Skaros Rock is one of those scenic spots that attract the crowds. But beyond its location, this stretch of land has played an important role in the history of the island.

It is hard to believe that here once stood the capital of Santorini. Traces of the majestic castle that dominated this rocky headland are hardly visible, as earthquake after earthquake, decimated the thriving community that took advantage of the rough terrain to keep their town safe from the threat of the pirates. In fact, during its 600 years of existence, Skaros was never conquered. The castle was built in the late Byzantine period, and the settlement remained the capital of the island until the 18th century. However, people began abandoning the town in early 17th century. With a little imagination, you can picture the majestic beauty of this place as it once stood, however, there is only one place where you can see what Skaros was like during its heyday: a drawing in pencil, which belongs to the collection of Thomas Hope, at the Benaki Museum. There are also written testimonies about Skaros, like the one left by E.M. Leycester (1850) of the Royal Geographical Society.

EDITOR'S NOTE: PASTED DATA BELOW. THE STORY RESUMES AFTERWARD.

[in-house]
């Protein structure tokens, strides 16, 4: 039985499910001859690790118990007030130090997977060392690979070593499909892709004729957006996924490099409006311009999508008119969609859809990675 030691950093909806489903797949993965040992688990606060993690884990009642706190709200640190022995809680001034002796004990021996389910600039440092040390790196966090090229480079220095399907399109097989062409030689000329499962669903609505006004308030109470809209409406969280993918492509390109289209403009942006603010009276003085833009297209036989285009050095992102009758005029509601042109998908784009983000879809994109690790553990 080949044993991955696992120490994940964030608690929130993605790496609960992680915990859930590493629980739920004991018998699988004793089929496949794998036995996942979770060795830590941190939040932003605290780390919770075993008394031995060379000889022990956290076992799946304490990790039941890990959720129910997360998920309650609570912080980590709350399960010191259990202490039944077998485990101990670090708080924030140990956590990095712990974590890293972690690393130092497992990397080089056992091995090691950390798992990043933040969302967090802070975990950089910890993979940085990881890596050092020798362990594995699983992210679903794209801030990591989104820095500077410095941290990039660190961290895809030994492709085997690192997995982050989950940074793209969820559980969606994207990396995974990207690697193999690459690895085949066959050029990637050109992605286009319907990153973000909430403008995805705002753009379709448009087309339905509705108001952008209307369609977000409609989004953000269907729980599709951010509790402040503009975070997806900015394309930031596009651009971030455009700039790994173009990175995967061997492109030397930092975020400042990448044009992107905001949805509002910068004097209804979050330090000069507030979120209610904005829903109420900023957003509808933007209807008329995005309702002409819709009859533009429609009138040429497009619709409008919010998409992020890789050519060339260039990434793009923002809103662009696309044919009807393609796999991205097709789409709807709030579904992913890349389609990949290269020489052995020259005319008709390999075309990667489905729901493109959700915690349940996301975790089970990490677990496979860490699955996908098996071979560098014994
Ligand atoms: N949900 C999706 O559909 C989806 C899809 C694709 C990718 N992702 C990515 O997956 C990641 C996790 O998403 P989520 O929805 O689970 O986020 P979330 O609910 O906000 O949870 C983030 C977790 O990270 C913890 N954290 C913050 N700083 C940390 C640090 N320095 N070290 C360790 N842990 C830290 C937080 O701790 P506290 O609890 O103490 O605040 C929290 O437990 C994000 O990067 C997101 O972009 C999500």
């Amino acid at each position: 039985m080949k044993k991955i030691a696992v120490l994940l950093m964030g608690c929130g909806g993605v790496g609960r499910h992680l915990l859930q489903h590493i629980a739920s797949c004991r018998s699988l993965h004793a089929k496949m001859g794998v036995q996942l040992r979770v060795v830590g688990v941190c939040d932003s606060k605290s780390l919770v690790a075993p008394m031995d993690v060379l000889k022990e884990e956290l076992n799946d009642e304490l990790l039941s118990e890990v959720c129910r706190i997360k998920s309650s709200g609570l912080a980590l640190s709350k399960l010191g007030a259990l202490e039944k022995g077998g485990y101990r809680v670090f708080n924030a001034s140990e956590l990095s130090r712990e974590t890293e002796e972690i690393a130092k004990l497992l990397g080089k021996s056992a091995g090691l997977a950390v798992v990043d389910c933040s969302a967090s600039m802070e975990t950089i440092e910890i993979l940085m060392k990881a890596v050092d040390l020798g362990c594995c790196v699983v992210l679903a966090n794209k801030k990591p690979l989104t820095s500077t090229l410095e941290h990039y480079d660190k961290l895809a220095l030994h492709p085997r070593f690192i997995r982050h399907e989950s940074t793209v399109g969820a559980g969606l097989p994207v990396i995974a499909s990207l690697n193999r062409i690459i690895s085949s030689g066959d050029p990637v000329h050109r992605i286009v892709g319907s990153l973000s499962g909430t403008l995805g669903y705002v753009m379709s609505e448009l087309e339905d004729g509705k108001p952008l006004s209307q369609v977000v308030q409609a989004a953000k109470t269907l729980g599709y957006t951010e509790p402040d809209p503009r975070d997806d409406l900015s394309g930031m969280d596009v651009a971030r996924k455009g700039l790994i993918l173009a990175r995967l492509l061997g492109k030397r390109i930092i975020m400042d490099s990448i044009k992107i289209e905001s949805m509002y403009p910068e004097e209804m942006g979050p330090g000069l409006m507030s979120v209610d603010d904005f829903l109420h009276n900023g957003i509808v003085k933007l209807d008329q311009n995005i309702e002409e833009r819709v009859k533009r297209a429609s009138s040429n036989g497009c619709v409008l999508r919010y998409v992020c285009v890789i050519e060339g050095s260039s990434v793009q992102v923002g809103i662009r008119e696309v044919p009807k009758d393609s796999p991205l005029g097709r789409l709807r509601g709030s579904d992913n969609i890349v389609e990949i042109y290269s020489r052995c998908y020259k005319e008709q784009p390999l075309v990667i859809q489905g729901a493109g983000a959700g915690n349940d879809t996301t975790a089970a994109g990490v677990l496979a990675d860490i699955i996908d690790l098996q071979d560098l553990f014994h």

“I am now seated in front of the ducal castle of Skaro; my position is under a huge step of red lava and slag, which supports part of Merovouli (Imerovigli). The promontory of Skaro is separated from me by a high ridge which connects it with the mainland; its formation is striking as to colour and shape, being of dark grey, and red lava mixed up with ashes, pumice and pozzolana; its most elevated part is a great red and black crag with a flat top rising 1000 feet above the waters of the gulf, which from time to time has been much diminished, as the earthquakes have shaken down large fragments into the sea.
Around this crag are the houses of the now ruined town of Skaro, a most extraordinary group, perched one over another where a crevice in the sides of the precipice will admit of it, and in most frightful positions, the out wall of the buildings being in a line with the perpendicular rocks. I sprung a covey of partridges among this mass of ruins, and was once near falling into a vault full of skulls and other human bones; now a living soul now inhabits this place”.

Today, however, no one inhabits the area. There is a small church on the western edge of the beautiful cliff, Ekklisia Theoskepasti, used for special events mainly by the locals. It is as charming as any other you will see on the island with its brilliant white walls and striking blue dome.

The walk to Skaros Rock may not be the easiest one, but it is worth the effort. The views from here are beyond compare and words cannot describe the colors of the sunset. Imerovigli, the balcony of the caldera, has its distinctive appeal and the whole area deserves exploring.